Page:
Like fast trains and beagles, you’ve got to move to catch the news
A new year runs like Acela Express. After the brief slowdown as it pulls into the station on January 1, it doesn’t take long to get up to speed. Soon the days are zooming by at 70mph — with occasional rushes double that rate.
So we, too, had better be on the ball, or we’ll be behind it.
Calvert Marine Museum adds invader to teach about climate change
The lionfish invasion of Caribbean and southeastern U.S. is coming our way. When Calvert Marine Museum reopens this spring, a lionfish aquarium will show us a 360-degree view of the spiny, brightly colored invader.
If oystering has been your life for more than 40 years, what do you do when age catches up with you?
If you’re Donald Sheckells, you’re still working.
The Shady Side waterman no longer braves winter on the water to harvest oysters. But he’s still shucking and selling them.
Meet Secret Life of Bees author Sue Monk Kidd … at Sam’s Club
Sue Monk Kidd, author of the bestselling novel The Secret Life of Bees, is coming to Annapolis.
She’s selling and signing her newest book, The Invention of Wings, not at familiar book haunts but at Sam’s Club, a newcomer in author appearances.
Baby, it’s cold outside. These record low temperatures are hard on all of us, people and pets. Puppies, kittens and shorthaired animals are especially vulnerable in cold weather.
Keep your pets inside except for quick bathroom breaks. Both dogs and cats can get frostbite. Ears, tails and footpads are most susceptible.
For reliable sources, you can’t do better than Thomas V. ‘Mike’ Miller. The 27-year president of the Maryland Senate knows the inside story of pretty much everything that’s happened in Maryland politics for the last 40 years. Nor is his knowledge limited to the past. If anybody can predict the future, he can. He is — and he’ll tell you so — the man who says what goes where and what goes nowhere in the Maryland Senate.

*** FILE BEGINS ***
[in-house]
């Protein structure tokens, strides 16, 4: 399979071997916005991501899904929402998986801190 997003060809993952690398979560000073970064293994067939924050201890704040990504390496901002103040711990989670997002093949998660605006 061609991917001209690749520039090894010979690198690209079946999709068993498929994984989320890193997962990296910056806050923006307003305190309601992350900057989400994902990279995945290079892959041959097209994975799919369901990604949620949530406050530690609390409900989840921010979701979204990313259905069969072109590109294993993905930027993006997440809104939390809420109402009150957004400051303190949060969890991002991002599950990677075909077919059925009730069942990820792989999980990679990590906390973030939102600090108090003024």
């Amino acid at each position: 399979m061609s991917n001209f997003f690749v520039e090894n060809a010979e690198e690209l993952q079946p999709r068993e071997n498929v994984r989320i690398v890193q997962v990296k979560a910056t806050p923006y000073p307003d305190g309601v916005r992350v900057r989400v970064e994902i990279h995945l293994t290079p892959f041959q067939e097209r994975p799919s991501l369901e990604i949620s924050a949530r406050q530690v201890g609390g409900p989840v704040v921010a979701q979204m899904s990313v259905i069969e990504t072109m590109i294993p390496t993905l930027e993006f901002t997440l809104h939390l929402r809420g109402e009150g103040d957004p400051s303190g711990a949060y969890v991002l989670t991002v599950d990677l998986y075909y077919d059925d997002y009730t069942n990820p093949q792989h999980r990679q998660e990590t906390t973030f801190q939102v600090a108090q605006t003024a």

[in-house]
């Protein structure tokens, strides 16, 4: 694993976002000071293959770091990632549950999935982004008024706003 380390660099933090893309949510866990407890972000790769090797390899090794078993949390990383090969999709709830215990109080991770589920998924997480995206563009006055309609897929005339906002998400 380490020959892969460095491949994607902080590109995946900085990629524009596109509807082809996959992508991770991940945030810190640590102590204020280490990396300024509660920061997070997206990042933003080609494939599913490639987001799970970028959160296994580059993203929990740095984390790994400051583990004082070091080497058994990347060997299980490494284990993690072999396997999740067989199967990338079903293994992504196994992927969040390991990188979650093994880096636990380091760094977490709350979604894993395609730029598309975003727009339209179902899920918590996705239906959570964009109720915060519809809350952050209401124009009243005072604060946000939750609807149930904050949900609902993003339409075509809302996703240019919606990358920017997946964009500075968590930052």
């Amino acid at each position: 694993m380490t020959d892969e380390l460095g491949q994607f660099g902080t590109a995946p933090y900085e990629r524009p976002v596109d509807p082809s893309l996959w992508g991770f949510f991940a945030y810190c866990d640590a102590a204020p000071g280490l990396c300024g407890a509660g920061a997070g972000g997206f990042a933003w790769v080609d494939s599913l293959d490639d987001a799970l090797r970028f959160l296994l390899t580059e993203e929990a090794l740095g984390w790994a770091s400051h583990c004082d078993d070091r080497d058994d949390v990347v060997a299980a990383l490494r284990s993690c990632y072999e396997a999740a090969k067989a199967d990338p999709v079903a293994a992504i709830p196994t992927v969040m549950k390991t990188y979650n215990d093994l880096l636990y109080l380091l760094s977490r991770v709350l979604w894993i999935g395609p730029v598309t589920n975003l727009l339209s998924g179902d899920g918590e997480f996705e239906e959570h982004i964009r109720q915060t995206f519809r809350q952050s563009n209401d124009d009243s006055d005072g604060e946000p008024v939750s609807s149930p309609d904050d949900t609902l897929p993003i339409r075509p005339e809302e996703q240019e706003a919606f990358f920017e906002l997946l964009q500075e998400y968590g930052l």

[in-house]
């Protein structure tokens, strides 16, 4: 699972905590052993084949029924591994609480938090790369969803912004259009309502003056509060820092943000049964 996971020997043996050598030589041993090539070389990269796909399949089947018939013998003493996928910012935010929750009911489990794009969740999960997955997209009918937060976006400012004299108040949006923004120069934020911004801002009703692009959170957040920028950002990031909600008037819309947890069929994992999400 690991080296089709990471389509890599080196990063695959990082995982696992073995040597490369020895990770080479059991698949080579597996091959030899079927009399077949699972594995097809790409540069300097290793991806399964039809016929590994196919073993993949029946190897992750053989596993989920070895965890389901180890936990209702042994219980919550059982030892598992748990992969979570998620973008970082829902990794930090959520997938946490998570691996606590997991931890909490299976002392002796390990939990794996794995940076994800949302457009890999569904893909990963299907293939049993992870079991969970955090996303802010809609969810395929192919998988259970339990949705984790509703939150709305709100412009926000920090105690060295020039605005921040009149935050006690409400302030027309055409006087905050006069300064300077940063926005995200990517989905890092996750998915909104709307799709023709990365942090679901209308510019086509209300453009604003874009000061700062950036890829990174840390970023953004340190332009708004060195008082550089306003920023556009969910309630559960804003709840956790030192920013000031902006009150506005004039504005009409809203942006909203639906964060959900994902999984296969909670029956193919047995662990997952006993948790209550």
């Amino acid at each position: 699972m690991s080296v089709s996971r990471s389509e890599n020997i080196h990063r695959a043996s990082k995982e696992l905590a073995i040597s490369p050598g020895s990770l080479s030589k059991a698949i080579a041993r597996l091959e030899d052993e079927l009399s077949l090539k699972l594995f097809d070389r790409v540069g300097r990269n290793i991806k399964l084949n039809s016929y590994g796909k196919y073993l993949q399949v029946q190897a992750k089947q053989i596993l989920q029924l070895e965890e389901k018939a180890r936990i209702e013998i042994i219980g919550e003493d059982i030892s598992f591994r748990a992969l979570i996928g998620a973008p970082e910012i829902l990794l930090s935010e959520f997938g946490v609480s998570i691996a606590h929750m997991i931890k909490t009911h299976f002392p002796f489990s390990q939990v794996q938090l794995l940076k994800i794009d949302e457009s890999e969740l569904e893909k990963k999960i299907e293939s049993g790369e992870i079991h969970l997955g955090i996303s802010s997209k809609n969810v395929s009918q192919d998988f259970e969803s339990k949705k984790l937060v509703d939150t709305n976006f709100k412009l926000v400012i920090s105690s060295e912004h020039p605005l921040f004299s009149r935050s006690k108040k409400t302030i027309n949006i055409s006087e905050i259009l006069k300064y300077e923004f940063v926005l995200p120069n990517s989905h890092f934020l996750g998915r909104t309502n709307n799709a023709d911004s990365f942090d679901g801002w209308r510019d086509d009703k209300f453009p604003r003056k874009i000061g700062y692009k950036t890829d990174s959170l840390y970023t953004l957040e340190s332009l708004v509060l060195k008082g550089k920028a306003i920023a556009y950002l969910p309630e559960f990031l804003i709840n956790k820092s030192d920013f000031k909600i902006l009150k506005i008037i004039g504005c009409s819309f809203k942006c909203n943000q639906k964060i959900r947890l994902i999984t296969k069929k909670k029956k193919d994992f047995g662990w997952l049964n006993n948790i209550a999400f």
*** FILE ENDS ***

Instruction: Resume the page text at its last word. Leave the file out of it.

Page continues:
Lineage, the new year’s first show at the ArtWorks@7th Gallery in North Beach, is telling secrets out of school.
Its painters, photographers and potters are the Southern High School art teachers, joining forces in their first faculty-only show.
First-time candidate Mitchelle Stephenson hopes to put her people skills, knowledge of the issues and local contacts to work for voters
You’re more likely to growl your revenge at a politician than kick a dog. Dogs have got a vast grassroots constituency rooting for them. Politicians not so much. On preferential polls, politicians rank below dog poop.
So why would you want such a job?
This election year, Bay Weekly is asking that question of politicians of various stripes. Among them: first timers, try-a-second-timers and winners turned losers trying again.
In New England where I grew up, everyone knew everyone else and you always got a friendly nod or a smile, especially if you were out walking the family pooch or trekking to school in inclement weather. I loved running down country roads, knowing I’d likely see someone I knew at some point along my route.
The Rufous Hummingbird makes another unseasonable appearance
Rufous hummingbirds travel great distances. The red-tinged birds’ migration takes them from their wintering grounds in Mexico and the southern United States to their breeding grounds in Oregon, Washington, Idaho, western Canada and southern Alaska.
They breed farther north than any other hummingbird.